Posted by: Joe McCulloch on May 30, 2008
All Star Superman #11:
Yeah, Morrison’s best this week.
I mean, Final Crisis #1 was OKAY and all; it basically read like the start of one of Morrison’s old JLA storylines, only with the very slick stylings of J.G. Jones backing it up. More humor than expected, along with a couple character deaths that’re abrupt enough that I’m not sure we’re supposed to feel shocked. I smiled at Dark Side wiping his face, since I’m a Seven Soldiers nerd. But it also came off as firecracker-thin as JLA sometimes did, particularly while the stories were still in the setup stage.
And Batman #677 was as EH as Morrison’s Batman tends to be in single-chapter form, packed with tense, prodding conversations ill-served by an art team that isn’t stellar with emotional nuance. Decent twist on the nature of the Black Glove in there, one that fits Morrison’s running themes really well, but the story didn’t have much else to it beyond overlong musings on the nature of Batman, broken up by fragmented threats – it’s all starting to feel like Born Again as smashed into Mask, that old Bryan Talbot story from Batman: Legends of the Dark Knight where Bruce Wayne is laying in a hospital bed and the doctors are telling him he’s only hallucinated his adventures as Batman to escape his horrible shit life. God, that one messed me up back in ’92.
But All Star Superman? That one’s got an ace up the sleeve it plays right on page one:
That’s a great panel. Everything about it is awesome. The crazy dramatic hatched shadows, the zone of white light, the giant lever Lt. Handlebar has to pull to get old sparky roarin’ while he makes dramatic note of the expiration of Lex Luthor’s time among us… but it’s the mustache that completes the scene. Let’s be serious about that.
There’s other reasons why this comic is GOOD. It’s the penultimate issue of the series, so you’d probably expect it to be about the right time for a reprise of the Superman/Luthor relationship, as detailed back in issue #5 – you’d be right, and just about every Luthor page kills. I don’t think it’s spoiling much to reveal that Lex’s execution goes terribly awry, but the action only serves to house some really fine supervillain character moments. I particularly liked his boast about curing cancer — not only something he clearly has no plans to follow through on, but something Superman just did last issue — and the continuing lies about the origin of (issue #3’s) superpower serum.
Luthor, of course, is the ultimate skewed double of Superman in a series packed with them – if last issue showed Superman striving to bring out the finest in humankind, Luthor embodies his worst possible failure, a person made just about the Super-equal while retaining absolutely none of the kind qualities. The issue’s portrayal also sports the most thorough mirroring the series has managed: a fortress packed with memorabilia and curious toys, a militia of robot helpers, and even his own goddamned evil sun, the help in “high places” first hinted at in issue #4.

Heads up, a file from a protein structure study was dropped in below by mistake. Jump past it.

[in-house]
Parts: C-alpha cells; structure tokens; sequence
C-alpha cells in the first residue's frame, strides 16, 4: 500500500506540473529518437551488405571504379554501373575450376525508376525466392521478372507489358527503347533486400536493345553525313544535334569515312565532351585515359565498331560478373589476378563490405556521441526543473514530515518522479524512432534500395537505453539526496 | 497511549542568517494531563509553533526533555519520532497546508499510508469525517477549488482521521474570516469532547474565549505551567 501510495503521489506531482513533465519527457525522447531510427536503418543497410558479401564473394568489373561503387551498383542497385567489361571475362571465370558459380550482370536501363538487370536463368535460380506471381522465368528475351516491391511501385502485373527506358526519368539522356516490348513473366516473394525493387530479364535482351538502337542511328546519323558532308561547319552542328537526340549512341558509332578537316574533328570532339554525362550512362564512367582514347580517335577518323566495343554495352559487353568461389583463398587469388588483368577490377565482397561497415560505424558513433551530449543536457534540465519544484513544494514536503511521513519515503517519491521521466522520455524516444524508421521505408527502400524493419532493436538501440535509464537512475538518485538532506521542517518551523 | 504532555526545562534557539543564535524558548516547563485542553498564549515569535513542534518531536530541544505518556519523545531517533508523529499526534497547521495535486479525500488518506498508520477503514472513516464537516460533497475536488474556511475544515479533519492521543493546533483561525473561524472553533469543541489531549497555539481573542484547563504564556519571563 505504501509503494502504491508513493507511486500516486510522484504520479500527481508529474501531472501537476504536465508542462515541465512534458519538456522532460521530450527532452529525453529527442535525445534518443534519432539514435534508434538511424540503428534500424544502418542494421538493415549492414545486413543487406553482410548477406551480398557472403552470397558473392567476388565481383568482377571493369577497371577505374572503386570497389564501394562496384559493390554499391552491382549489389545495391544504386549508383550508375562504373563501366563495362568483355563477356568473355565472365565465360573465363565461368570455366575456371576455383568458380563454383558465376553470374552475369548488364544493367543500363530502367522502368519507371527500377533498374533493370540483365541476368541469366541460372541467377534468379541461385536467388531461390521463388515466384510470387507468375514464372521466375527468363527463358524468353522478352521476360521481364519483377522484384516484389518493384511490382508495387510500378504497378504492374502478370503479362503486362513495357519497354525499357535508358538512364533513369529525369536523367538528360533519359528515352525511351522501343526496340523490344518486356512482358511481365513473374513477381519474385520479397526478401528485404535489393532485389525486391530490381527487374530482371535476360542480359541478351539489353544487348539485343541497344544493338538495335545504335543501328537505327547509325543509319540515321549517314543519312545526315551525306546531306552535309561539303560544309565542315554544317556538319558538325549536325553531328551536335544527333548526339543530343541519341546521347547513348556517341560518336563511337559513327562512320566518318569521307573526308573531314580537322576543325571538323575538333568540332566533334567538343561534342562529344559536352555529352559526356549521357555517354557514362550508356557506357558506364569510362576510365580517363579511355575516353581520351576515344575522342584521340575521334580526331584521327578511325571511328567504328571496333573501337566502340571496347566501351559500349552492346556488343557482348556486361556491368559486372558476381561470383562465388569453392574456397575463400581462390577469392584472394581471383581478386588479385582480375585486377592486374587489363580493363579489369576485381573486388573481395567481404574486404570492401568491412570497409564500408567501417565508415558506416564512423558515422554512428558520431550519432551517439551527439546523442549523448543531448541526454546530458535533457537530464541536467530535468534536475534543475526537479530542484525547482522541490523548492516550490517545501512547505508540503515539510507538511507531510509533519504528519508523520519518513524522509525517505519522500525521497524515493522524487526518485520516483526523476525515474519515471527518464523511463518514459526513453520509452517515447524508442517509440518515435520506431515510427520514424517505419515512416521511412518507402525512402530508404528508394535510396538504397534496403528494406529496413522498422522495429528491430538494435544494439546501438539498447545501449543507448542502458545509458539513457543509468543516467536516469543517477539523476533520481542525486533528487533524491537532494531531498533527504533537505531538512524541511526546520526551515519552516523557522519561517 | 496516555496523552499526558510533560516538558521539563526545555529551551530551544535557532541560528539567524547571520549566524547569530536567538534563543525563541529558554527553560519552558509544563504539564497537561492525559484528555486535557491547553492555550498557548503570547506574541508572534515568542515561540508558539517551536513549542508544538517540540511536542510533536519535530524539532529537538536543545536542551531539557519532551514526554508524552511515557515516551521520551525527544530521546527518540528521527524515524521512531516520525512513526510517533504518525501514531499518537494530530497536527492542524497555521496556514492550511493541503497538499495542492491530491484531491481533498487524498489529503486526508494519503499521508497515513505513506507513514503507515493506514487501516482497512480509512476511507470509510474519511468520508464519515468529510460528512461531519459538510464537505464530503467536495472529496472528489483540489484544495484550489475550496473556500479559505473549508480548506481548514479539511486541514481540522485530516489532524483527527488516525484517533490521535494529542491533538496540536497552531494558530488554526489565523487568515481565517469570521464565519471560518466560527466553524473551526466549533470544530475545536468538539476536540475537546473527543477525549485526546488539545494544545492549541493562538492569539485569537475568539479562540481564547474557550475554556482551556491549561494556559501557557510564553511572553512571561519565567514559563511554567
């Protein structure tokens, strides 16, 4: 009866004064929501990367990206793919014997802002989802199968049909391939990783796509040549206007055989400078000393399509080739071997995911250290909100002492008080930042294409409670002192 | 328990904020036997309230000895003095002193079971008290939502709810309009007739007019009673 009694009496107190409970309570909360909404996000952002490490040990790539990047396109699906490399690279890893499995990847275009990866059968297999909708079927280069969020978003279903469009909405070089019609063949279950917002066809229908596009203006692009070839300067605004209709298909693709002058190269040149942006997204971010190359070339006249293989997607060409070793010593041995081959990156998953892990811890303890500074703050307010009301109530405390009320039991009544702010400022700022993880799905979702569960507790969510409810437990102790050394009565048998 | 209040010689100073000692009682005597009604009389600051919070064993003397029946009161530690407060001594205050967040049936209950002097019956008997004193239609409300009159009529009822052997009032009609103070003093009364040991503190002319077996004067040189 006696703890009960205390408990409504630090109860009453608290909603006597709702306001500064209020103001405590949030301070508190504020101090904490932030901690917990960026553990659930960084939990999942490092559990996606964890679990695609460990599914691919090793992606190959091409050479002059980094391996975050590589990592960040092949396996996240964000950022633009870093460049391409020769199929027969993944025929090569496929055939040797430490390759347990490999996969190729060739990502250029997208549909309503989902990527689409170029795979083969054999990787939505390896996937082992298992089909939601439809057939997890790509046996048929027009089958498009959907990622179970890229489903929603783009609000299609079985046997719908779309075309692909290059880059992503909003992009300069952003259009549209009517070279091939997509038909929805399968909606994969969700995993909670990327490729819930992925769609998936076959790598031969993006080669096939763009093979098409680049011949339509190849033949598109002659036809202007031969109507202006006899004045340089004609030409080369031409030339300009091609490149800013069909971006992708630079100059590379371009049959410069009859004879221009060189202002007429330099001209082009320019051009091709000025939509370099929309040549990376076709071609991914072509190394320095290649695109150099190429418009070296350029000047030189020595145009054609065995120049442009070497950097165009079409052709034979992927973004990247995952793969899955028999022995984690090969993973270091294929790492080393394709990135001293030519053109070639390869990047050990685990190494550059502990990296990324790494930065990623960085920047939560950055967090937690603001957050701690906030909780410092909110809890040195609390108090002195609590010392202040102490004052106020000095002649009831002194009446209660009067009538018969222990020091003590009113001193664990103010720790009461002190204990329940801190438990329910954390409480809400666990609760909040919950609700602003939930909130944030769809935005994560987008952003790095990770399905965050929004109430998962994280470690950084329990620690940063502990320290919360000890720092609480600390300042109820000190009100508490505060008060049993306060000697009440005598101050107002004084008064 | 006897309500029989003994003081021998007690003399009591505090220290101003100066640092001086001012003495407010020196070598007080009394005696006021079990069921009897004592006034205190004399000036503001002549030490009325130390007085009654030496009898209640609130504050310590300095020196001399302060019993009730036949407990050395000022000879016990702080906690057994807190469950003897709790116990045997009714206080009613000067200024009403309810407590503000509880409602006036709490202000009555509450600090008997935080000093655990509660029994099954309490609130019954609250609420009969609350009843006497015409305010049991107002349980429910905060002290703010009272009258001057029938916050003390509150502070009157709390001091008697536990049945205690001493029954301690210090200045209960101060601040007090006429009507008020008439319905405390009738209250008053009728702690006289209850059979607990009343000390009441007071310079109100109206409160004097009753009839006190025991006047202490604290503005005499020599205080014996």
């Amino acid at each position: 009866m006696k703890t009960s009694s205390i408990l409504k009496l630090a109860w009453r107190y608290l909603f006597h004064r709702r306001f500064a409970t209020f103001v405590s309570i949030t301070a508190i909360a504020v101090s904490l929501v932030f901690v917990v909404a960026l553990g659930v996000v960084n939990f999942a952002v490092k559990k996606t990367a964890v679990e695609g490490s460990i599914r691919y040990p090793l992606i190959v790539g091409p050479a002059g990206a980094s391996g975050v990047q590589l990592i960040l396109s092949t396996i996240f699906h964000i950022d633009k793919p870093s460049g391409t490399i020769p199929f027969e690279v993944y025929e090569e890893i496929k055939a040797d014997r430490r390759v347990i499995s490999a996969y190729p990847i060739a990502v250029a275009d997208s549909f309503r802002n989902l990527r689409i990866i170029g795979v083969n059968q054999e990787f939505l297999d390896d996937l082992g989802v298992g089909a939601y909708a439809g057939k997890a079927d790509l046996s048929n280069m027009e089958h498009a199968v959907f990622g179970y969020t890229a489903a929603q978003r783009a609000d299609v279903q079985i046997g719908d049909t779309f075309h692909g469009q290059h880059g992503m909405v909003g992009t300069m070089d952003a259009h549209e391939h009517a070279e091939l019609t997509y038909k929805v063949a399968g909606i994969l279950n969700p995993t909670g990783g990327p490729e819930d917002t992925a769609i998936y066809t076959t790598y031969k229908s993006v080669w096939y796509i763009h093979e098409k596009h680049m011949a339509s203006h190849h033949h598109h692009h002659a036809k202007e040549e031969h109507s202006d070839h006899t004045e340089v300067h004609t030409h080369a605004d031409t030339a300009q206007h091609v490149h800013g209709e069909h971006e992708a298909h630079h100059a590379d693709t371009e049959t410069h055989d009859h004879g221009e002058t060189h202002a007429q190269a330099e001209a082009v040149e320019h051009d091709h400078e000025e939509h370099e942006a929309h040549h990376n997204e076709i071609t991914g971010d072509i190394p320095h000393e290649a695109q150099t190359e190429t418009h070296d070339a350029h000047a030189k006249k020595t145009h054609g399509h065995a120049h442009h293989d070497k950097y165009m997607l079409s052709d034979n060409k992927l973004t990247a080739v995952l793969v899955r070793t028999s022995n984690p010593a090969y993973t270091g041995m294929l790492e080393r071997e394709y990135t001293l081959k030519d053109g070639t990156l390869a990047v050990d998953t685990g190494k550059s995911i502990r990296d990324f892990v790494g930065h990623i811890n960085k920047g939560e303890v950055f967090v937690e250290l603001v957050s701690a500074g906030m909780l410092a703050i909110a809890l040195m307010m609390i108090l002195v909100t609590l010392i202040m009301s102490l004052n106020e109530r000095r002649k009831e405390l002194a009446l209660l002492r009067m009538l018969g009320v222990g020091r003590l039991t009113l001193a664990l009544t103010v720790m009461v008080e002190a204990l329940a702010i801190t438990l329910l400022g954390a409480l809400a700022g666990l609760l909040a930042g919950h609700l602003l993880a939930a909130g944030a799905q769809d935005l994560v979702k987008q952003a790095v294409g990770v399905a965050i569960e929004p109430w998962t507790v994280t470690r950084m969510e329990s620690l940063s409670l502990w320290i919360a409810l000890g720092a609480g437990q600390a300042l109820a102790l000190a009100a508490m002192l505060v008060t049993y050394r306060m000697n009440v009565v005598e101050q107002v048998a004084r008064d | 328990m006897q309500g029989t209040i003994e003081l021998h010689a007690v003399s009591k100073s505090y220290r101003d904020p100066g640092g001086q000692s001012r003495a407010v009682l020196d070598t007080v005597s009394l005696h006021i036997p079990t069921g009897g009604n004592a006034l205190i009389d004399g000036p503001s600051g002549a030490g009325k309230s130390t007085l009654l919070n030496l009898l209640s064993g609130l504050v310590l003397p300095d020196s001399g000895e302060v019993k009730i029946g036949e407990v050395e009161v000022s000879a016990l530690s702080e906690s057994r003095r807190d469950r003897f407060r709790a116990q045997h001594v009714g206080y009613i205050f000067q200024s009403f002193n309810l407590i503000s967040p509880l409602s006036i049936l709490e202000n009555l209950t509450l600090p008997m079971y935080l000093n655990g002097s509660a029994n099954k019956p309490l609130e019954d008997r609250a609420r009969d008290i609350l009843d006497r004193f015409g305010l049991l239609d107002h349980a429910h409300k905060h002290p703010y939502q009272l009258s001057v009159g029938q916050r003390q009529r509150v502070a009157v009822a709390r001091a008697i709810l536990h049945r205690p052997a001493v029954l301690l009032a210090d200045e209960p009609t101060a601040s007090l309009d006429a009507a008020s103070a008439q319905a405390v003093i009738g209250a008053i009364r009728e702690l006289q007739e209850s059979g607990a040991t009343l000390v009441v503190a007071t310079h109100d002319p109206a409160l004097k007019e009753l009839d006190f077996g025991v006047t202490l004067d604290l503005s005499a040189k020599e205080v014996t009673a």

Yet it’s all an act — Luthor stole his powers, and merely cut a deal with his sun — and Morrison happily peppers his lines with childlike flourishes seemingly on loan from All Star Batman and Robin, the Boy Wonder (“You knuckle-dragging retards.” “So how cool am I?“), but isn’t any Frank Miller signal for fun. It’s the essence of immaturity, of a Man unprepared to be Super.
On the other hand, not everything in this issue is about Lex Luthor, and not everything is as strong. Sure, I got a kick out of a ‘red skies’ gag showing up the same week as Morrison’s own contribution to the Crisis series, and Frank Quitely is always great at tucking away special details that’ll take more than one read to spot, like Bar-El from issue #9 terrorizing Phantom Zone criminals, or that photo of young Clark & friends slabbed so as to accomplish the plot of issue #6. While you’re at it, compare Quitely’s issue #1 Superman to the guy we’re seeing here, and check out how his physical state has decayed.
But I think all the referencing here exacts a bit of toll from the story. A good deal of space is taken up with Superman’s clash with Solaris the Tyrant Sun, a character that typically works great until it actually has to show up on the page and do stuff, at which point there’s rarely much to do with it. It is funny when Quitely draws its big blue eye squinting when Superman socks its belly(?), but the whole sequence does little more than reestablish the loyalty of Superman’s pals — including a dramatic sacrifice Morrison laboriously foreshadows — while haphazardly reminding us of the Superman’s New Powers plot thread that’s been hanging since shortly after issue #1.
It’s not unentertaining, but it registers as conspicuous consumption of space when set against more interesting content – never mind the hint of a convenient resolution to the series’ main conflict having drifted in from outer space! Still more than enough to keep you perked up for the grand finale, though – and in August there won’t even be a Crisis to upstage.